Physician non-compete agreements, also known as restrictive covenants or non-compete clauses, are contractual agreements that restrict physicians from practicing medicine in a specific geographic area for a certain period of time after leaving their current employment or partnership.
Non-Compete agrements hurt physicians and are usually unnecessary to genuinely protect a medical practice. New FTC regulation(s) may help.
Remember that there are individual restrictions and then there are corporate restrictions. There are also restrictions that address certain medical techniques, marketing plans and other aspects of a partnership relationship. The distinctions are important. The FTC is likely to protect individual rights but not necessarily corporate rights. The “corporate rights” are often interwoven with the individual doctor’s ability to practice so it can be a distinction without a difference that makes a big difference.
The worst case scenario is that a physician is fired without cause from a practice and realizes that the contract forbids him/her from practicing within 50 miles of the current practice. The provision may be unenforceable and the firing may be unlawful but no existing practice will take the chance to hire a physician with such legal baggage. We had a recent case of this type. The physician was forced to set up his own practice. We won the case and obtained significant damages but it was a painful decision that the physician faced. Either move his family to an area outside the non-compete or take the risk (and financial investment) of starting his own practice knowing that a loss in the litigation could crush that new venture.
The pendulum may soon swing bit in favor of the individual physician. On January 5, 2023 the Federal Trade Commission stated that it intended to issue an administrative ruling that non-compete provisions restricting individuals were unenforceable. The FTC took the first step toward implementing the regulation voting to publish a notice of proposed rule making in the Federal Register. After a 60 day comment period FTC can vote and adopt a final regulation. While the U.S. Supreme Court has been tending to restrict the powers of administrative agencies to enact broad Legislative type regulations, this restriction may be enforceable.
However, this ruling is likely to apply to individual doctors but may still allow restrictions on the use of proprietary techniques, protocols and practice procedures unique to the previous practice. It may also require the physician to leave an existing group with a small payout vs. a larger payout which is framed as compensation for a corporate interest (which may allow restrictions not applicable to an individual).
In general the enforceability of physician non-compete agreements can vary depending on the jurisdiction, as laws and court decisions differ between states. The FTC decision is important because it is “federal” meaning it supersedes any conflicting state law and is applicable nationwide.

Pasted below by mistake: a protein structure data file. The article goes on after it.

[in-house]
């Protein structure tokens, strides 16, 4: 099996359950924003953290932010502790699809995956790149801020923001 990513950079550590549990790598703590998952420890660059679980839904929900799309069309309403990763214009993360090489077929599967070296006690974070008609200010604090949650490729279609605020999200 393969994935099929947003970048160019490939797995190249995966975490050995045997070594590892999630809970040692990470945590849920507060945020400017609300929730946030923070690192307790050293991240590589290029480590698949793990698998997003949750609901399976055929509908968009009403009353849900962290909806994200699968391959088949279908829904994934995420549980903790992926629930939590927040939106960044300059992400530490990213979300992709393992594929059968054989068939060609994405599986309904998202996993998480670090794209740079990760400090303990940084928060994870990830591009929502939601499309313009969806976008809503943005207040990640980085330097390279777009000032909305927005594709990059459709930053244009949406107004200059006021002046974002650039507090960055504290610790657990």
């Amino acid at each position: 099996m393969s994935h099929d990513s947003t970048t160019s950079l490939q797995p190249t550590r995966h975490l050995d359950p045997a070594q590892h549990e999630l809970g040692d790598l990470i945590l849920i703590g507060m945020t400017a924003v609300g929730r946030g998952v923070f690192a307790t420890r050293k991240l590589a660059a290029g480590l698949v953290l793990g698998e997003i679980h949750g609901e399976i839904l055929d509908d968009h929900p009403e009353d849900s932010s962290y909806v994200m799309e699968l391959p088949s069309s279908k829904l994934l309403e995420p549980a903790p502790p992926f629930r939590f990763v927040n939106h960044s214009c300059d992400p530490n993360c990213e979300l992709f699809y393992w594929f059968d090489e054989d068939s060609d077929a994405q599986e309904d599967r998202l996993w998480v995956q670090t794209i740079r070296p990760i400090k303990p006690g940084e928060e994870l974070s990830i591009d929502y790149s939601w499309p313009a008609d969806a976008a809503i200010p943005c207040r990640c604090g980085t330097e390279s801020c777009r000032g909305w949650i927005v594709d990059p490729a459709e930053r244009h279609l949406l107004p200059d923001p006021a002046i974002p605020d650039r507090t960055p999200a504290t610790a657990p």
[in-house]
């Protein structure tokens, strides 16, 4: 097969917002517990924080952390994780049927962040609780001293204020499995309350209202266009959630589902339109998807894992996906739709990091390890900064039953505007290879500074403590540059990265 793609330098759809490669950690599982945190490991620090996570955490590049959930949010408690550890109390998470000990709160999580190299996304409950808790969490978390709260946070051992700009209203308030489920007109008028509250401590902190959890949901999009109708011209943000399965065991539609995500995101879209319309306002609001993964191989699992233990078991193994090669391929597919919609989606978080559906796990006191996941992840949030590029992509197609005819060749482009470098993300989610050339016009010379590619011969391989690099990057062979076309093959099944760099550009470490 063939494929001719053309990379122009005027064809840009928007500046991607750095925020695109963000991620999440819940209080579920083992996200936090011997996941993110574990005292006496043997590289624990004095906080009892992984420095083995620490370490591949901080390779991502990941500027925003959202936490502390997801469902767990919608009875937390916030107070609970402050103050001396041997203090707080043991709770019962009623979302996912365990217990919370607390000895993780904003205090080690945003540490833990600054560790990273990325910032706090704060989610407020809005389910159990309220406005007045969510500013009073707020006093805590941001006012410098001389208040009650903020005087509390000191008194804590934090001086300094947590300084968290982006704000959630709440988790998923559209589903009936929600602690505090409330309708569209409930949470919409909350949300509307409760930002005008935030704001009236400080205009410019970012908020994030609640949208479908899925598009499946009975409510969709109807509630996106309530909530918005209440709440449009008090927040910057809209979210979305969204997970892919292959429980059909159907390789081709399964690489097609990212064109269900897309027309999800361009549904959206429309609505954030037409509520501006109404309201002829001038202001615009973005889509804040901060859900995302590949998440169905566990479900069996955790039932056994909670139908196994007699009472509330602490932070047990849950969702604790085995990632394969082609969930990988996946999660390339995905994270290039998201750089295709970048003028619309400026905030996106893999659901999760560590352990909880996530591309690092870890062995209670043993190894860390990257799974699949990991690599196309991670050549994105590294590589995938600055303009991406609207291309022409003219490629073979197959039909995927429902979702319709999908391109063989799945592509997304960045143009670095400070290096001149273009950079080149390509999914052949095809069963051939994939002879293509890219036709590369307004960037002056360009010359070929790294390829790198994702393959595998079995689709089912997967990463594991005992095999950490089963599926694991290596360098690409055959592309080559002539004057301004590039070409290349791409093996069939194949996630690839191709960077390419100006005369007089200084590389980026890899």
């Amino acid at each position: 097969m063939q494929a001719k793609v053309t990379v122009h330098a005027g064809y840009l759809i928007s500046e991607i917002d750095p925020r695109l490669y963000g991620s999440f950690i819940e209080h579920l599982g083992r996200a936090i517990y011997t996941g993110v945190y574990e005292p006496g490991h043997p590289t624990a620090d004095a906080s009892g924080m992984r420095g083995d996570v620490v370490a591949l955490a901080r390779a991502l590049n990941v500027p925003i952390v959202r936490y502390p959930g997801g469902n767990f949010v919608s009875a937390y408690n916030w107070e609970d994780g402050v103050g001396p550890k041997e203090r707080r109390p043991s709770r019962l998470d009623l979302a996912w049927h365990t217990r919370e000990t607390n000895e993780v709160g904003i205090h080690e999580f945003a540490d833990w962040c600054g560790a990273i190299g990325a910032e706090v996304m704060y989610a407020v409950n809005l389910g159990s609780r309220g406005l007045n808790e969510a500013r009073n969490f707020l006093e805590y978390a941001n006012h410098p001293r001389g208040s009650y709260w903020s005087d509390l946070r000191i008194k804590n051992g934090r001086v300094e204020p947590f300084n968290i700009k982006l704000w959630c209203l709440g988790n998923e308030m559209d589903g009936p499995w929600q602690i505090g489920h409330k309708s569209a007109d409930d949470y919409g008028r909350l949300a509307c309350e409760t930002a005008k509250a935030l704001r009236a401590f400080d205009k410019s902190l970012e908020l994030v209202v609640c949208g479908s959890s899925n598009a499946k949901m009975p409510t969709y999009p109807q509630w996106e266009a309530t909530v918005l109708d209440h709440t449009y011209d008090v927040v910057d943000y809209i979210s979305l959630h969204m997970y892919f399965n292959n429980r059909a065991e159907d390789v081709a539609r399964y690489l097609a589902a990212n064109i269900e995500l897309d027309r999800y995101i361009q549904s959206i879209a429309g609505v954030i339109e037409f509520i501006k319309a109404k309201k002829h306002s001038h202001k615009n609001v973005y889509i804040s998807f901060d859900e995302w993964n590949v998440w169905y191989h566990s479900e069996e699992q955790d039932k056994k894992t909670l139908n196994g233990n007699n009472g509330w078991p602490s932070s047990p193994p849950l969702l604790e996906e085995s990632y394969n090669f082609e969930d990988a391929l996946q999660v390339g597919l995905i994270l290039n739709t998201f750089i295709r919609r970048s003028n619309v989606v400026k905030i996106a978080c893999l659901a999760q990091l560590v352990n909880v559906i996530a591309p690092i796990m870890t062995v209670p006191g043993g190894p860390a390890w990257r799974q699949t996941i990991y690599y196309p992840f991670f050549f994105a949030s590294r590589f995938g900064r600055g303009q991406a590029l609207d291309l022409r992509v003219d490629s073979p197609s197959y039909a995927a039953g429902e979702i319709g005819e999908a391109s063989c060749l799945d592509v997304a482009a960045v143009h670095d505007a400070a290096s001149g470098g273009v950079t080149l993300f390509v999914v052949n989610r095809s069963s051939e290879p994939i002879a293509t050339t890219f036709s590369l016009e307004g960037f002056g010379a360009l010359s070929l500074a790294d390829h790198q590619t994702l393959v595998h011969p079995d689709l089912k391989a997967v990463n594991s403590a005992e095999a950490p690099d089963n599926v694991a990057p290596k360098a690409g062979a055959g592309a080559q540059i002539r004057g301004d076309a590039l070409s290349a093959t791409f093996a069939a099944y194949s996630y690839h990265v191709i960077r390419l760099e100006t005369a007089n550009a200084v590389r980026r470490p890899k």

In general, the enforceability of a physician non-compete agreement depends on various factors, including:
Applicable laws: Specfic laws and regulations governing non-compete agreements and these vary greatly state to state. Many jurisdictions have specific statutes that govern the enforceability of such agreements but even similar state laws will have great variations as grey areas are decided by the courts of that specific state.
Reasonableness: Courts often evaluate the reasonableness of non-compete agreements with a fairness analysis. This includes factors such as the duration of the restriction, the geographic scope, and the legitimate interests the agreement seeks to protect, such as trade secrets, patient relationships, or goodwill. These last four items are the most dangerous for individual physicians and the scope of the FTC regulation will be important in freeing individual physicians from these “borderline fair” restrictions. (Borderline fair meaning potentially enforceable even though they are onerous to the individual.)
Public interest and patient access to care: Courts may consider the impact of non-compete agreements on public interest and patient access to care. In some jurisdictions, restrictions that significantly limit patient access to medical services or create undue hardships may be viewed as unenforceable.
Scope of the agreement: Non-compete agreements should be narrowly tailored to protect legitimate business interests without imposing undue hardship on the physician. Agreements that are overly broad or excessively restrictive may be less likely to be enforced. However, these agreements are crafted (in most cases) by very experienced medical lawyers. You can be certain that these experts have crafted a provision based upon current laws and they have worded the grey area provisions so that the scope is not excessive and the “borderline fair” provisions match a court decision where the restrictive covenant was upheld.
Physicians should consult an attorney before signing any employment contract. Even if you have no power to alter a provision, you can benefit from simply understanding what the contract really says in the context of your day to day life at work. Remember, there is the honeymoon period in most employment relationships. Contract provisions are often interpreted in the Kumbaya context. A good lawyer will analyze a contract from the divorce perspective – in other words, what does the contract say when you are at odds with your partners / employer.
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